By Ndafadza Madanha
DAIRIBORD Zimbabwe chief executive Anthony Mandiwanza says the company has had to shut down some of its plants nationally owing to insufficient milk production in the country.
Addressing the parliamentary committee on Industry and Commerce chaired by Chimanimani East MP Joshua Sacco, Mandiwanza said government should ensure security of tenure to dairy farmers in order to boost productivity and attract investment into the sector.
“We have had to mothball our plant in Bulawayo because we are not producing enough milk, the same applies for our plant in Gweru was shutdown, our plant in Kadoma which used to make the best cheese in Southern Africa is also moth balled owing to the low milk volumes. Our Chipinge and Mutare plants are not operating at full potential.
Zimbabwe has far excess processing capacity but the supply base of milk needs to be addressed.
To boost milk production it will be paramount that government provides security of tenure to the dairy farms in order for the farmers to attract investment locally and beyond. While dairy farms designated for distribution under the land reform exercise should revert to dairy production as infrastructure at the farms is still relatively intact”.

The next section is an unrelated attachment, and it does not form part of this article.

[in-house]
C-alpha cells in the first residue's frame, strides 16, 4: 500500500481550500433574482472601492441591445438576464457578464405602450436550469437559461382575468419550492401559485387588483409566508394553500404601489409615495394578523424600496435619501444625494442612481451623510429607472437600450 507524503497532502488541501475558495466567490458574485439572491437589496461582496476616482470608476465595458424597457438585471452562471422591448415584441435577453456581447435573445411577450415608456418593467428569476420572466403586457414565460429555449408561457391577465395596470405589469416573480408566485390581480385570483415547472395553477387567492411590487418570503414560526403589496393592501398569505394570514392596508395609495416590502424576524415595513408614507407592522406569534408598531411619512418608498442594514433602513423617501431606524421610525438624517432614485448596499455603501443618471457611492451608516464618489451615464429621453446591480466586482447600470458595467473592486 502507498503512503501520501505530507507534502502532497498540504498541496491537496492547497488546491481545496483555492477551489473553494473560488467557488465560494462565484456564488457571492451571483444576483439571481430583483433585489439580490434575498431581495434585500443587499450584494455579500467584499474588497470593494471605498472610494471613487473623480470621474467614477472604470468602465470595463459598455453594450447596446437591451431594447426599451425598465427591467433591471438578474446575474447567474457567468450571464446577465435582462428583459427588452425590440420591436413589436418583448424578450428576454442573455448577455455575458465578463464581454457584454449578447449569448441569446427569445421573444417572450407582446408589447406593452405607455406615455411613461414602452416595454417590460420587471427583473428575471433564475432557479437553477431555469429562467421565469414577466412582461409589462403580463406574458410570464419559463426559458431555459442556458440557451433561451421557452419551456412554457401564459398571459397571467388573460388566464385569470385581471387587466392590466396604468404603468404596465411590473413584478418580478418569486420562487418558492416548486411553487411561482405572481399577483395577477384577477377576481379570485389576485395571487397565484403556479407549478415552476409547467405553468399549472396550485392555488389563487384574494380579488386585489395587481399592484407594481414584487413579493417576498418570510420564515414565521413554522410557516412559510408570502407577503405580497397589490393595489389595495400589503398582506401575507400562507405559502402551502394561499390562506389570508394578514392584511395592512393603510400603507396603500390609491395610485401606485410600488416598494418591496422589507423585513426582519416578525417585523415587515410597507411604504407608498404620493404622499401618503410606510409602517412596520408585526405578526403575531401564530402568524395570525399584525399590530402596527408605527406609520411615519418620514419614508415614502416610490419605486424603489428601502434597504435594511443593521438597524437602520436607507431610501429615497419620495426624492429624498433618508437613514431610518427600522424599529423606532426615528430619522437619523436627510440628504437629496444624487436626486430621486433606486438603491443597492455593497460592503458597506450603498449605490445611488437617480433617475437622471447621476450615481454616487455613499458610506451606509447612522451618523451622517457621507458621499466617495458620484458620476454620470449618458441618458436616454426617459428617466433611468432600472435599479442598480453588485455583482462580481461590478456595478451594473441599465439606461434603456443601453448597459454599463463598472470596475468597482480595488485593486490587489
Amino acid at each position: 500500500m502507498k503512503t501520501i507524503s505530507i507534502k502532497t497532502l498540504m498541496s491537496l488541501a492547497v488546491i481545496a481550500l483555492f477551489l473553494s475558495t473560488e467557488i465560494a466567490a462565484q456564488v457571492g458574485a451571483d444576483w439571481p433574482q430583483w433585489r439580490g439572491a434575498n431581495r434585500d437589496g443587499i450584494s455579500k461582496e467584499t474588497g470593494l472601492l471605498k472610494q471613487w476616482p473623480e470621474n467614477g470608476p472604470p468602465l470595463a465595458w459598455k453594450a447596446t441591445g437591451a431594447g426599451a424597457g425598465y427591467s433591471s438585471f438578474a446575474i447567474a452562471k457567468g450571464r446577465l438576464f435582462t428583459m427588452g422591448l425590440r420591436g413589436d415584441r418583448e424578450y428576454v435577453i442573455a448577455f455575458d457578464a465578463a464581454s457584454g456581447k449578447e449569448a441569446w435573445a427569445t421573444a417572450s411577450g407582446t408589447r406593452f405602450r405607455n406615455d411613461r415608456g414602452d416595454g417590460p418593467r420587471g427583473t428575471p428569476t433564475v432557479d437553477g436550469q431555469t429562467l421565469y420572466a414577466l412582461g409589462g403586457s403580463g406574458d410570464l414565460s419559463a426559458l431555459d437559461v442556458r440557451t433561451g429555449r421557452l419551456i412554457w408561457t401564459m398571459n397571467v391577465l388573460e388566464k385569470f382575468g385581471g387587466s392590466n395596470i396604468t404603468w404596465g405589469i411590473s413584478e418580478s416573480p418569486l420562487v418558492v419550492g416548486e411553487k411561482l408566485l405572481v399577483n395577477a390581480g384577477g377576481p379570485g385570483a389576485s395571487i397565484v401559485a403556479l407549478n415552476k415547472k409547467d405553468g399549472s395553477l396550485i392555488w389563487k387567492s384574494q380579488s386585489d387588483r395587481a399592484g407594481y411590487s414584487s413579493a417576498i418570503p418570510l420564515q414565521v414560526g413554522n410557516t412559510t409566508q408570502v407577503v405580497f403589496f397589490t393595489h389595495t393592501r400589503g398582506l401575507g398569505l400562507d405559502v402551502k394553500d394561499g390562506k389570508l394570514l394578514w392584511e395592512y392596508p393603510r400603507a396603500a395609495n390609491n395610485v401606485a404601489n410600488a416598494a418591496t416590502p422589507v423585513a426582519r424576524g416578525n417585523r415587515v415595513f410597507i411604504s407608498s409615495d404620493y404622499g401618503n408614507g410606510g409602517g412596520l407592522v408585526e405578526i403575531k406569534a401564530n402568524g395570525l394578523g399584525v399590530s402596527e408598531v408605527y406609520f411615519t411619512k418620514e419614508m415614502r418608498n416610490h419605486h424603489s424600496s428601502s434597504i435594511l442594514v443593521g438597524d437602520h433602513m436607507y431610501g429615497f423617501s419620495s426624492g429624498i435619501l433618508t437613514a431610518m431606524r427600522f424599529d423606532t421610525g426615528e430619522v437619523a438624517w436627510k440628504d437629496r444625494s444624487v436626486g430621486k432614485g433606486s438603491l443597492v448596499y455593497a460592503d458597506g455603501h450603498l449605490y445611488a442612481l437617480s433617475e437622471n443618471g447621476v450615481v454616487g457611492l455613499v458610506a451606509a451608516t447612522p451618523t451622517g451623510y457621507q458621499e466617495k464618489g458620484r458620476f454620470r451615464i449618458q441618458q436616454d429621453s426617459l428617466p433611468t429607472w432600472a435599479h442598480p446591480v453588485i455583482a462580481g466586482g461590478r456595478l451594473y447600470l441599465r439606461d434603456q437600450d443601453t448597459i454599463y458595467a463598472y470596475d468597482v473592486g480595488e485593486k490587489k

At its peak the country in 1990-91 produced about 260 million liters of milk however; the figure has dropped to 70 million litres of raw milk produced last year against a national demand of 120 million liters. According to Mandiwanza about 550 commercial farmers were responsible for the record output.
Equally the national dairy herd has plummeted to 32 000 from its peak of 192 000.
He said the private sector can support government efforts through developing out-grower schemes but that was dependent on government putting in place the necessary support structures.
Mandiwanza said government interventions through investment in extension services, research and infrastructure will also help bolster milk production.
He said Dairibord had scaled down its Heifer program owing to the spiraling costs of importing heifers and had changed tact by bringing in semen which is then artificially inseminated.
Mandiwanza said the deepening foreign currency had the potential to disrupt operations in the dairy sector erase the gains that have been made in the last decade.
“From 2009 to September last year the dairy industry was receiving necessary allocations from the central and commercial banks hence the increase in production we witnessed from 38million liters in 2008 to the current 70 million liters”.